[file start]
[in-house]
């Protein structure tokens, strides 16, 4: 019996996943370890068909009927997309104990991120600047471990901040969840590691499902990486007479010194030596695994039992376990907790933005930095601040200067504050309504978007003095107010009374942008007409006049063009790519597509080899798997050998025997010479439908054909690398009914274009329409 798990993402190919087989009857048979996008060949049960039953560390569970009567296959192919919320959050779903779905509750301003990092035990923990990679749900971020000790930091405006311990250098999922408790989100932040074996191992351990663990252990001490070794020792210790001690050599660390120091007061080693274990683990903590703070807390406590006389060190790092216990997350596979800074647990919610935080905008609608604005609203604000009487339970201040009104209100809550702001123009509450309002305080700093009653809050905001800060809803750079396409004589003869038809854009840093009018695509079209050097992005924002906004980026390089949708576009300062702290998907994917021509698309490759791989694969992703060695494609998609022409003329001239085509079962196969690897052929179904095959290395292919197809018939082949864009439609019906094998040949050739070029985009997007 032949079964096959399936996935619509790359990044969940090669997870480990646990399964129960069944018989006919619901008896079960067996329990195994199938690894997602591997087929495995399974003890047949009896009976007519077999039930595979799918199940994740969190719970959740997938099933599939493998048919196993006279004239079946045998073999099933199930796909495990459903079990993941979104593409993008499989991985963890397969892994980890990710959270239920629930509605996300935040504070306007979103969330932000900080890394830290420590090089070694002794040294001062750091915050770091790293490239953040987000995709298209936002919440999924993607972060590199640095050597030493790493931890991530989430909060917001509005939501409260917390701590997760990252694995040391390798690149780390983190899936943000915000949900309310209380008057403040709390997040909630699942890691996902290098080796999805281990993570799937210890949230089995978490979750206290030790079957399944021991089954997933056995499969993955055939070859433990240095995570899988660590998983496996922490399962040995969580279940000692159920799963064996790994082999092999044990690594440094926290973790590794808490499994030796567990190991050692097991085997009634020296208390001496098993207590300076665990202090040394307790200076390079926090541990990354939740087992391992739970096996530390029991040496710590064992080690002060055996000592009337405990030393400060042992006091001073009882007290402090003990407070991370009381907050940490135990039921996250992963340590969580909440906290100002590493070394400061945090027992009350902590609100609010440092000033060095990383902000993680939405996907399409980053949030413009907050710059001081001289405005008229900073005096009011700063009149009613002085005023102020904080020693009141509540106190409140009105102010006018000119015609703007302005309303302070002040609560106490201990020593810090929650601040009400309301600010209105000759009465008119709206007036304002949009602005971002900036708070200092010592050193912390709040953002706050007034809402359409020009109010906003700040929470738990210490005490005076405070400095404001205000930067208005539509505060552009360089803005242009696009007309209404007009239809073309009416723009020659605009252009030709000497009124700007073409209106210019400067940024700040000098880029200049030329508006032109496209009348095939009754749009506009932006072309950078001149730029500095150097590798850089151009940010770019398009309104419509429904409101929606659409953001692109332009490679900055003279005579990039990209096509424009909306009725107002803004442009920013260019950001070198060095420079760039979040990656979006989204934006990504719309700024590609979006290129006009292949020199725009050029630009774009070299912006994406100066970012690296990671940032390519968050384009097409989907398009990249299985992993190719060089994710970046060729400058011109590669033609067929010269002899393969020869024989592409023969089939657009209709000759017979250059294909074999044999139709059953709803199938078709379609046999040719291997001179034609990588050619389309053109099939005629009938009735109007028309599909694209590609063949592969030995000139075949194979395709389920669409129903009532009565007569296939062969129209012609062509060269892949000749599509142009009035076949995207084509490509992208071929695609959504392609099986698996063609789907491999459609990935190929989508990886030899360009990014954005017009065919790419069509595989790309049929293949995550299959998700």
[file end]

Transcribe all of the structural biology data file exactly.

[in-house]
């Protein structure tokens, strides 16, 4: 019996996943370890068909009927997309104990991120600047471990901040969840590691499902990486007479010194030596695994039992376990907790933005930095601040200067504050309504978007003095107010009374942008007409006049063009790519597509080899798997050998025997010479439908054909690398009914274009329409 798990993402190919087989009857048979996008060949049960039953560390569970009567296959192919919320959050779903779905509750301003990092035990923990990679749900971020000790930091405006311990250098999922408790989100932040074996191992351990663990252990001490070794020792210790001690050599660390120091007061080693274990683990903590703070807390406590006389060190790092216990997350596979800074647990919610935080905008609608604005609203604000009487339970201040009104209100809550702001123009509450309002305080700093009653809050905001800060809803750079396409004589003869038809854009840093009018695509079209050097992005924002906004980026390089949708576009300062702290998907994917021509698309490759791989694969992703060695494609998609022409003329001239085509079962196969690897052929179904095959290395292919197809018939082949864009439609019906094998040949050739070029985009997007 032949079964096959399936996935619509790359990044969940090669997870480990646990399964129960069944018989006919619901008896079960067996329990195994199938690894997602591997087929495995399974003890047949009896009976007519077999039930595979799918199940994740969190719970959740997938099933599939493998048919196993006279004239079946045998073999099933199930796909495990459903079990993941979104593409993008499989991985963890397969892994980890990710959270239920629930509605996300935040504070306007979103969330932000900080890394830290420590090089070694002794040294001062750091915050770091790293490239953040987000995709298209936002919440999924993607972060590199640095050597030493790493931890991530989430909060917001509005939501409260917390701590997760990252694995040391390798690149780390983190899936943000915000949900309310209380008057403040709390997040909630699942890691996902290098080796999805281990993570799937210890949230089995978490979750206290030790079957399944021991089954997933056995499969993955055939070859433990240095995570899988660590998983496996922490399962040995969580279940000692159920799963064996790994082999092999044990690594440094926290973790590794808490499994030796567990190991050692097991085997009634020296208390001496098993207590300076665990202090040394307790200076390079926090541990990354939740087992391992739970096996530390029991040496710590064992080690002060055996000592009337405990030393400060042992006091001073009882007290402090003990407070991370009381907050940490135990039921996250992963340590969580909440906290100002590493070394400061945090027992009350902590609100609010440092000033060095990383902000993680939405996907399409980053949030413009907050710059001081001289405005008229900073005096009011700063009149009613002085005023102020904080020693009141509540106190409140009105102010006018000119015609703007302005309303302070002040609560106490201990020593810090929650601040009400309301600010209105000759009465008119709206007036304002949009602005971002900036708070200092010592050193912390709040953002706050007034809402359409020009109010906003700040929470738990210490005490005076405070400095404001205000930067208005539509505060552009360089803005242009696009007309209404007009239809073309009416723009020659605009252009030709000497009124700007073409209106210019400067940024700040000098880029200049030329508006032109496209009348095939009754749009506009932006072309950078001149730029500095150097590798850089151009940010770019398009309104419509429904409101929606659409953001692109332009490679900055003279005579990039990209096509424009909306009725107002803004442009920013260019950001070198060095420079760039979040990656979006989204934006990504719309700024590609979006290129006009292949020199725009050029630009774009070299912006994406100066970012690296990671940032390519968050384009097409989907398009990249299985992993190719060089994710970046060729400058011109590669033609067929010269002899393969020869024989592409023969089939657009209709000759017979250059294909074999044999139709059953709803199938078709379609046999040719291997001179034609990588050619389309053109099939005629009938009735109007028309599909694209590609063949592969030995000139075949194979395709389920669409129903009532009565007569296939062969129209012609062509060269892949000749599509142009009035076949995207084509490509992208071929695609959504392609099986698996063609789907491999459609990935190929989508990886030899360009990014954005017009065919790419069509595989790309049929293949995550299959998700």